According to STR Global, the Middle East and Africa region reported mixed performance during August 2014 when reported in U.S. dollars.
In August, the region reported a 14.8-percent increase in occupancy to 64.3 percent, a 7.5-percent decrease in average daily rate to US$141.66 and a 6.3-percent increase in revenue per available room to US$91.09.
"This month RevPAR grew 6.3 percent, primarily driven by occupancy growth across all sub-regions", said Elizabeth Winkle, managing director of STR Global. "Egypt reported strong performance for the second consecutive month, due in part to low performing comparable in 2013 when the country experienced an outbreak of violence as the military moved to clear protest camps and resulted in a period of political instability. The question remains whether this uptick is the beginning of a turnaround for Egypt".
Highlights among the Middle East/Africa region's key markets for August 2014 include (year-over-year comparisons, all currency in U.S. dollars):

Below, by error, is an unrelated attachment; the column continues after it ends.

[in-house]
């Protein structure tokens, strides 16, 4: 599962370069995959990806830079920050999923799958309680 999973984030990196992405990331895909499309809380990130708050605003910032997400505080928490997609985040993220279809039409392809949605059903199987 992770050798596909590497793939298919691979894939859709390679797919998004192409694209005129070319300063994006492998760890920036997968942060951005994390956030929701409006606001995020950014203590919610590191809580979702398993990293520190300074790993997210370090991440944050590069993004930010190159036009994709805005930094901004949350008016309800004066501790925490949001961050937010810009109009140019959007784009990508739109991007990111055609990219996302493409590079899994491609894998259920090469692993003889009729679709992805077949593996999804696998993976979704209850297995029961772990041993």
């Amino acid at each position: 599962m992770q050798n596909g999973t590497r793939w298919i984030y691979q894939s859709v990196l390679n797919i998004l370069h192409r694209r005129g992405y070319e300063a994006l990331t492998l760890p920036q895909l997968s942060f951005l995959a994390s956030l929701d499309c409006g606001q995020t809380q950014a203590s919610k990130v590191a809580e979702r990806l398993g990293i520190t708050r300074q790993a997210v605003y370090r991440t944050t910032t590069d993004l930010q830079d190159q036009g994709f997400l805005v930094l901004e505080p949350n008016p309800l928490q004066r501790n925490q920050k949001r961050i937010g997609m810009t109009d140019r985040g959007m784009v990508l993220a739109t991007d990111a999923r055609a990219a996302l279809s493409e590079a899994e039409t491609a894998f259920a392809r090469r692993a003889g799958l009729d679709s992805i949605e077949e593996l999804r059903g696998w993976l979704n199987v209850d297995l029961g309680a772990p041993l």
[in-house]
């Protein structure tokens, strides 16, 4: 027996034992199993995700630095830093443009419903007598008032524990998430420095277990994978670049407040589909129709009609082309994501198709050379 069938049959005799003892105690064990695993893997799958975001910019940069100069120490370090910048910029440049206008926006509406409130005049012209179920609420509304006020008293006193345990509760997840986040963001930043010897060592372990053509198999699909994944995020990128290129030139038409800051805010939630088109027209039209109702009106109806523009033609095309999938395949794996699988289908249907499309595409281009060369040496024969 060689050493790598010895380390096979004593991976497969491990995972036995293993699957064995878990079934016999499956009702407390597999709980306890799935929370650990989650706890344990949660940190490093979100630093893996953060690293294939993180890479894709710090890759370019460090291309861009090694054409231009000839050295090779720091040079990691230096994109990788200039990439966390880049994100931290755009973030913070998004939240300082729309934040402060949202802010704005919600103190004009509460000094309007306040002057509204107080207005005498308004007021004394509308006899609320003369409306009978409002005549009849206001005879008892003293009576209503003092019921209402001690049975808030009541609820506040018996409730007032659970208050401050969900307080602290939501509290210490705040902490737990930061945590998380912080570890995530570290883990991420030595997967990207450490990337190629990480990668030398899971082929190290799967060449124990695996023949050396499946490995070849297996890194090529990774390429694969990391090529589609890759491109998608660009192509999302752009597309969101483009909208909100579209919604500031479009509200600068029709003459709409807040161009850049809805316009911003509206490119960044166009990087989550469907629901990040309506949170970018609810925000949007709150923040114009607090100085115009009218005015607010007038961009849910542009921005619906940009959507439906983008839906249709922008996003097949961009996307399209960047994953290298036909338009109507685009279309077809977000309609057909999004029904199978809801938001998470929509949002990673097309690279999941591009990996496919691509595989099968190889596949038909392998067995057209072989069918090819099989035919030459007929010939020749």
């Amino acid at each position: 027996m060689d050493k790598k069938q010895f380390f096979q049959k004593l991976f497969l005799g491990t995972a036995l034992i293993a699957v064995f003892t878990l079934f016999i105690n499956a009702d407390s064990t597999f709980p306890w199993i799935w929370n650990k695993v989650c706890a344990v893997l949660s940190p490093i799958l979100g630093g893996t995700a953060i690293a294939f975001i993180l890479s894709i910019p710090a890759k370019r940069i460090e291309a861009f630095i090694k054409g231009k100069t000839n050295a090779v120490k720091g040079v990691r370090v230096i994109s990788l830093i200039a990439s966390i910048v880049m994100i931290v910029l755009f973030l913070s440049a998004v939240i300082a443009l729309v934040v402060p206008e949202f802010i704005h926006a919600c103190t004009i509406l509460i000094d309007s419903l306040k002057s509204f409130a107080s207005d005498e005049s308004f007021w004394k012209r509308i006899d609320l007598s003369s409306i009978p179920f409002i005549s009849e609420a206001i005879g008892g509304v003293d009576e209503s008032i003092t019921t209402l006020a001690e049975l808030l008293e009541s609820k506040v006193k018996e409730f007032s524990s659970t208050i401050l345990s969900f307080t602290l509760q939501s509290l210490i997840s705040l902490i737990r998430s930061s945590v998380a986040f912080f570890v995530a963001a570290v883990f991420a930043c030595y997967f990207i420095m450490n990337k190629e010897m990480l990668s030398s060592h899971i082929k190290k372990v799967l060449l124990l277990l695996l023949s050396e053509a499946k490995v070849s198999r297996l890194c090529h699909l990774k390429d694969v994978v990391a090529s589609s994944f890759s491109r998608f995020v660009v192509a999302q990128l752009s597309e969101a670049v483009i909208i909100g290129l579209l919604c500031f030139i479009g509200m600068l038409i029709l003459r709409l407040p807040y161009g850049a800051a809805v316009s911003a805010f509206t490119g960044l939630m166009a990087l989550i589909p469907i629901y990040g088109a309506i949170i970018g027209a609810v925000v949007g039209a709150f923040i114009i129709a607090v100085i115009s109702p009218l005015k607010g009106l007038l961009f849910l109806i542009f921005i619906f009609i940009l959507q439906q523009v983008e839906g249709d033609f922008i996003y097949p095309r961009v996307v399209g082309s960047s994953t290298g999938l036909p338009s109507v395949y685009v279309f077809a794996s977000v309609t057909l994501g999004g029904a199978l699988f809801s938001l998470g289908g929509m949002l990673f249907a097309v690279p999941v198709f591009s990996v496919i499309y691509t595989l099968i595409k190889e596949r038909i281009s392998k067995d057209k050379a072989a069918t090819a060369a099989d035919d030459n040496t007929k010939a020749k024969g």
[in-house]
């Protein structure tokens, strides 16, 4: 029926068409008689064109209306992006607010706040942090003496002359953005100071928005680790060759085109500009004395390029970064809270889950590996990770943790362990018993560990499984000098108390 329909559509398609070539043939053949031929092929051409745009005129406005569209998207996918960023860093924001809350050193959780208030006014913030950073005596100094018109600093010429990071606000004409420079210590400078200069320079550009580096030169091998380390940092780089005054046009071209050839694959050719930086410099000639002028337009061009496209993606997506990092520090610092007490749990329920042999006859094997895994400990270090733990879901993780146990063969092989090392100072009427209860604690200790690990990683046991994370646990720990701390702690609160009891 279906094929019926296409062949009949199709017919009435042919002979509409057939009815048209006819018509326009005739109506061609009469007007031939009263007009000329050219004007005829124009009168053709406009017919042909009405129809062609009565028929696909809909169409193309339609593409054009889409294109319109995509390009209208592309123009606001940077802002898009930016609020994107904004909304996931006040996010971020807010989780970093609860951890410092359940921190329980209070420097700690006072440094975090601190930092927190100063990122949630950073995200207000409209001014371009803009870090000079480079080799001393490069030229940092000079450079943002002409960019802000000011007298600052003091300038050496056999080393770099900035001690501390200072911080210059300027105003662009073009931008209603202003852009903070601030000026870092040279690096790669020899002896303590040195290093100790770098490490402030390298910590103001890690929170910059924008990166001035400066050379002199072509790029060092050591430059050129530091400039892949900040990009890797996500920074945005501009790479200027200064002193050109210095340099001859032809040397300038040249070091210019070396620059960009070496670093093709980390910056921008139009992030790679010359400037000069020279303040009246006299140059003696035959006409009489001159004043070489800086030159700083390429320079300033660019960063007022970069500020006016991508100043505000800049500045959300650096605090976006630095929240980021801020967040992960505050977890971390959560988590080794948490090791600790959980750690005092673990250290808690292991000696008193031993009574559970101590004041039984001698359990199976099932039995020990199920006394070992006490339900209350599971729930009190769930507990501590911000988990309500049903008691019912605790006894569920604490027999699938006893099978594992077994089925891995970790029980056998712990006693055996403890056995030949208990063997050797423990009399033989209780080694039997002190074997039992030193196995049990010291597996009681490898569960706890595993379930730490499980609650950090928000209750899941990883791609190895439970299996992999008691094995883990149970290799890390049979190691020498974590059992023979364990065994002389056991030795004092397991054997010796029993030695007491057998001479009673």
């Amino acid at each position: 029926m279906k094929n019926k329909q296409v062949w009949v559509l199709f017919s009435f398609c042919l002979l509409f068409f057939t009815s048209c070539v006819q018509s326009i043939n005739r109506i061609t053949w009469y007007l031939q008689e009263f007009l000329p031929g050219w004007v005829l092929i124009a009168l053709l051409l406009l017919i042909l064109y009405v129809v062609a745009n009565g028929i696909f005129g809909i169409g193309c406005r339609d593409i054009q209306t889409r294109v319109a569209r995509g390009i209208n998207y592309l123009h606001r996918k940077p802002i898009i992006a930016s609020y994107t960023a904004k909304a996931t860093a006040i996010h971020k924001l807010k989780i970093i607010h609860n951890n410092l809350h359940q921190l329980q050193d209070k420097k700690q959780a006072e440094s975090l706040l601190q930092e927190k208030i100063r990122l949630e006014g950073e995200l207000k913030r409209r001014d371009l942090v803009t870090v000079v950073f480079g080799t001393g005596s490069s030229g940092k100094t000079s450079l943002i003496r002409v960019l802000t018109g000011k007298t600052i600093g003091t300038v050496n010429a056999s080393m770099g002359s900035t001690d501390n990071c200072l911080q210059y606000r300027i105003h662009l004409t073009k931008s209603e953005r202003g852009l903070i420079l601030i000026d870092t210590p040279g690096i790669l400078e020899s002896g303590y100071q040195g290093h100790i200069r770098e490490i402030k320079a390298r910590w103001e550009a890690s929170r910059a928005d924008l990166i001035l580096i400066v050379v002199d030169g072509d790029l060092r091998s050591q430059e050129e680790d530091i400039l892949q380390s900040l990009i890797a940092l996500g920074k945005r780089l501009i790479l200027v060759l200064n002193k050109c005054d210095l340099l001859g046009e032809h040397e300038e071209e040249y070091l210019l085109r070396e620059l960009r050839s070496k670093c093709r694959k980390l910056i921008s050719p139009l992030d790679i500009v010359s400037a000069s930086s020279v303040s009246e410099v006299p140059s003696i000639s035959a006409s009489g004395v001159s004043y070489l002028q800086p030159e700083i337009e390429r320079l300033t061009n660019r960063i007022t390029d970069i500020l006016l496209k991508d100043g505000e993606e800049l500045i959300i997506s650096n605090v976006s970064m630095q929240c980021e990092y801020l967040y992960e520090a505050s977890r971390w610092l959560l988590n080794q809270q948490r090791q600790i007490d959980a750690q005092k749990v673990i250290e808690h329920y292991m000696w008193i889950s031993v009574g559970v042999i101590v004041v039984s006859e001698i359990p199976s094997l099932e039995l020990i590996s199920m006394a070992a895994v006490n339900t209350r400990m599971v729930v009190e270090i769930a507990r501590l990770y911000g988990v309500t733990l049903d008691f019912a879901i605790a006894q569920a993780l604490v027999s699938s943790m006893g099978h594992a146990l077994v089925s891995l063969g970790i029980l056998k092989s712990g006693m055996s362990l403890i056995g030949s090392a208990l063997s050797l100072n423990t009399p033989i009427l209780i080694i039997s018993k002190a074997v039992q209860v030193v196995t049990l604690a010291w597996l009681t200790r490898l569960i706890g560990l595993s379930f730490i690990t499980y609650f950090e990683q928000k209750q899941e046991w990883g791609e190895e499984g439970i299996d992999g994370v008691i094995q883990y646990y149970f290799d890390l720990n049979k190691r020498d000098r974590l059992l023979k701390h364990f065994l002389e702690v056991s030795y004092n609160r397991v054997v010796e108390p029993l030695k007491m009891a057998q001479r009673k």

Cairo, Egypt, jumped 180.5 percent in occupancy to 58.8 percent, reporting the largest increase in that metric, followed by Riyadh, Saudi Arabia (+35.1 percent to 48.3 percent), and Beirut, Lebanon (+23.0 percent to 59.5 percent).
Nairobi, Kenya, fell 13.8 percent to 58.1 percent in occupancy, posting the only decrease in that metric. Nairobi also led the RevPAR decreases, falling 18.2 percent to US$81.00.
Cape Town, South Africa (+8.7 percent to US$100.60), and Cairo (+8.6 percent to US$108.29) achieved the largest ADR growth.
Dubai, United Arab Emirates, fell 5.6 percent to US$181.83 in ADR, experiencing the largest decrease in that metric.
Six markets reported RevPAR growth of more than 20.0 percent: Cairo (+204.6 percent to US$63.65); Riyadh (+28.7 percent to US$103.45); Cape Town (+26.8 percent to US$61.46); Manama, Bahrain (+24.1 percent to US$110.52); Beirut (+23.2 percent to US$101.17); and Jeddah, Saudi Arabia (+21.2 percent to US$206.23).
According to STR, the first half of Ramadan 2016 indicates that Mecca, Saudi Arabia, was the only major hotel market in the Middle East to experience an increase in revenue per available room (RevPAR) during the first two weeks of the holiday.